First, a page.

[Taxacom] Reproducibility of descriptive data

Mike Dallwitz m.j.dallwitz at netspeed.com.au
Wed Sep 9 22:39:06 CDT 2009

Mary Barkworth wrote:

"Personally, I prefer to talk about circumscribing a taxon rather than
defining a taxon - it conveys, to me, a recognition that the concept may
change - and the circumscription may need to be changed. Definitions are
less flexible."

I think we mean the same thing. I used the term 'define' (there may be a 
better word) because I was focusing on how taxonomists convey their 
intended circumscriptions to others.

Bob Mesibov wrote:

"you ... have worked hard to move taxonomic description more towards a 
'use this species-determining apparatus and you will accurately ID species 
Y' state."

Better identification is just one of the possibilities when you record 
descriptive data in a suitable database. Leslie Watson and I weren't 
thinking particularly (if at all - I can't remember) of interactive keys 
when we designed DELTA. Here's the abstract from 'Dallwitz, M.J. 1980. A 
general system for coding taxonomic descriptions. Taxon 29: 41–46' 

"A generalized system for the concise representation and manipulation of 
taxonomic descriptions is described. The system is versatile, easy to 
understand, and designed to minimise coding errors. The descriptions can 
replace natural-language descriptions both at the time of recording and in 
publications. The descriptions are also computer-readable, and a program 
is available for translation into natural language and into the formats 
required by some key-generation and numerical-classification programs."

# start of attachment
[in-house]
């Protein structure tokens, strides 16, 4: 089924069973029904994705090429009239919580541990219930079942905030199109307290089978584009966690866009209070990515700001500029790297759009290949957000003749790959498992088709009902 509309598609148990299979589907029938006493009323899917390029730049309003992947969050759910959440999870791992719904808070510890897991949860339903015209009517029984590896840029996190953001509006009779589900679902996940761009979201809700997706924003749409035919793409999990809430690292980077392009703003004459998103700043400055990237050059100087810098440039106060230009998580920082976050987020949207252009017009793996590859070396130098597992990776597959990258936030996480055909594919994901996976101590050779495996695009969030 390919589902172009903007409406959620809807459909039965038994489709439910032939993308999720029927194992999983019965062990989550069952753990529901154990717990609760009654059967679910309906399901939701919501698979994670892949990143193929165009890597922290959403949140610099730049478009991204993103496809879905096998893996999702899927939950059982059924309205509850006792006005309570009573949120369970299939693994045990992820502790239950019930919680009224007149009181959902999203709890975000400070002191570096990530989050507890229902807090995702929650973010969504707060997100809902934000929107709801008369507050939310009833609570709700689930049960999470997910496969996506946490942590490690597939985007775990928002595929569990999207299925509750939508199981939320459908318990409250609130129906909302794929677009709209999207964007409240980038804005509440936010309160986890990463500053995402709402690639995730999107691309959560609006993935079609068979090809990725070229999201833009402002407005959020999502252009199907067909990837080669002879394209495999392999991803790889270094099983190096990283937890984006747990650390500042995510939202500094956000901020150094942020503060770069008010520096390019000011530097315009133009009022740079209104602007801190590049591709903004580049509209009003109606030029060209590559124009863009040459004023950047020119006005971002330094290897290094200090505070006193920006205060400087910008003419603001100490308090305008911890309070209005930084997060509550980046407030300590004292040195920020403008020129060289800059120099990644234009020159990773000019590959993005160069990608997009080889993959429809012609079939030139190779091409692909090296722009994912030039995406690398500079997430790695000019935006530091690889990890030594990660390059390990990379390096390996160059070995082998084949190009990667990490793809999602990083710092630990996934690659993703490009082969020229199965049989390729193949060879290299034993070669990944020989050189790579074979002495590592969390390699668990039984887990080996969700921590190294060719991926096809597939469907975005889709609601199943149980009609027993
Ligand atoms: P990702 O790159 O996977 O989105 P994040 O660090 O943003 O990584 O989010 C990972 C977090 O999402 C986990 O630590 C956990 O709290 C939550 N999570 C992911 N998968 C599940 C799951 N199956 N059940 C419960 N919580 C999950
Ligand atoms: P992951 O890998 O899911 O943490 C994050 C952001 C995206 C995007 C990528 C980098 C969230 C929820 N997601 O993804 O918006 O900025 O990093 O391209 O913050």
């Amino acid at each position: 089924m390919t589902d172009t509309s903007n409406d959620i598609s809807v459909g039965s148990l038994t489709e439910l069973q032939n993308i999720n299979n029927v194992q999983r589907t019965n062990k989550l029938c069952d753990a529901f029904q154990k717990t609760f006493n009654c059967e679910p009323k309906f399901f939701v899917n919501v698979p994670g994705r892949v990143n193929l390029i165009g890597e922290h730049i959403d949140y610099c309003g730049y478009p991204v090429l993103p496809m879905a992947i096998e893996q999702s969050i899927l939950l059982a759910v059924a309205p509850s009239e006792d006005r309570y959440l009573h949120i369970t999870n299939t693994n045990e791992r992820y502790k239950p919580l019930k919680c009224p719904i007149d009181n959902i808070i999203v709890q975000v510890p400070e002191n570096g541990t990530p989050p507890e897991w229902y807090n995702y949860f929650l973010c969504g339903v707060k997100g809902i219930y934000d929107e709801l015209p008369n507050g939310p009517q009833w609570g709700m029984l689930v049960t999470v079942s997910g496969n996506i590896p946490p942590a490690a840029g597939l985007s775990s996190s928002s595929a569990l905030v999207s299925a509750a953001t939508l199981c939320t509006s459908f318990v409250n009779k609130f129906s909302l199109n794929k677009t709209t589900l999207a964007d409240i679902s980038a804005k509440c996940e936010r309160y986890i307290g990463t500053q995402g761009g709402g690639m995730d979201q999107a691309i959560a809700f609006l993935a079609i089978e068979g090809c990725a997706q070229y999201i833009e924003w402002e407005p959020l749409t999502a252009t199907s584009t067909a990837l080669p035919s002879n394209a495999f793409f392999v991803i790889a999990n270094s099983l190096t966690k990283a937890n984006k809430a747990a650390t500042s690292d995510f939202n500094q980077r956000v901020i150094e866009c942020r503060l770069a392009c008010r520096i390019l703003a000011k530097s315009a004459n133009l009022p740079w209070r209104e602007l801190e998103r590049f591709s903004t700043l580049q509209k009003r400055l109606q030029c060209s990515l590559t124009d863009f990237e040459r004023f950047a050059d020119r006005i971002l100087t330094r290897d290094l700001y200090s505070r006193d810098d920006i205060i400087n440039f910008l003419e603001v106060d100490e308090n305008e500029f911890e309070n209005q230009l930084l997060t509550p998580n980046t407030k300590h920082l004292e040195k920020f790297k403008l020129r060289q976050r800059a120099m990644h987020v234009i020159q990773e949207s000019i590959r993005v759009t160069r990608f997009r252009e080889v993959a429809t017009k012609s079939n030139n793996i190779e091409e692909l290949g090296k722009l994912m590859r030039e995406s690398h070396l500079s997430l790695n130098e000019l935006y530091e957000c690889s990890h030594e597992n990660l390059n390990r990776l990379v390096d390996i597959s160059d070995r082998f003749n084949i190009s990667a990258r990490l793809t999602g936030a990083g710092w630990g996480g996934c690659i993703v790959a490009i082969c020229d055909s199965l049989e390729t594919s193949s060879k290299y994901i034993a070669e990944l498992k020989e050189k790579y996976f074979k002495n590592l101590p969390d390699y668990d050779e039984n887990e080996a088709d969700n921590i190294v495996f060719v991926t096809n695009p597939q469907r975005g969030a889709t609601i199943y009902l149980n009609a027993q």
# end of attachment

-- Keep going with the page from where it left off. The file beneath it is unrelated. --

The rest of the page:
Identification, computerized or not, besides being useful for its own 
sake, is helpful in improving the reproducibility or accuracy of the 
underlying data, as I tried to explain in previous postings. Here's what 
Leslie Watson wrote in 'A Primer for the DELTA System' (supplied with the 

"Use INTKEY extensively — for example, to search for what you know to be 
unlikely or impossible combinations of characters. Obtain natural-language 
translations regularly, and make experimental conventional keys, in order 
to proof-read and search for nonsense. Testing keys is both entertaining, 
and effective in raising questions about the data and uncovering mistakes." *

This is, of course, even more effective if done by people other than the 
author. And, as I suggested in earlier postings, try to iron out as many 
problems as possible _before_ expending a lot of effort on data gathering.

* We seldom bother to make conventional keys now. In the first (1986) 
version of this paragraph, interactive keys are not mentioned. At the 
time, Intkey hadn't been written; we were using a version of Richard 
Pankhurst's ONLINE program, from which Intkey was later derived.

Mike Dallwitz
Contact information: http://delta-intkey.com/contact/dallwitz.htm
DELTA home page: http://delta-intkey.com

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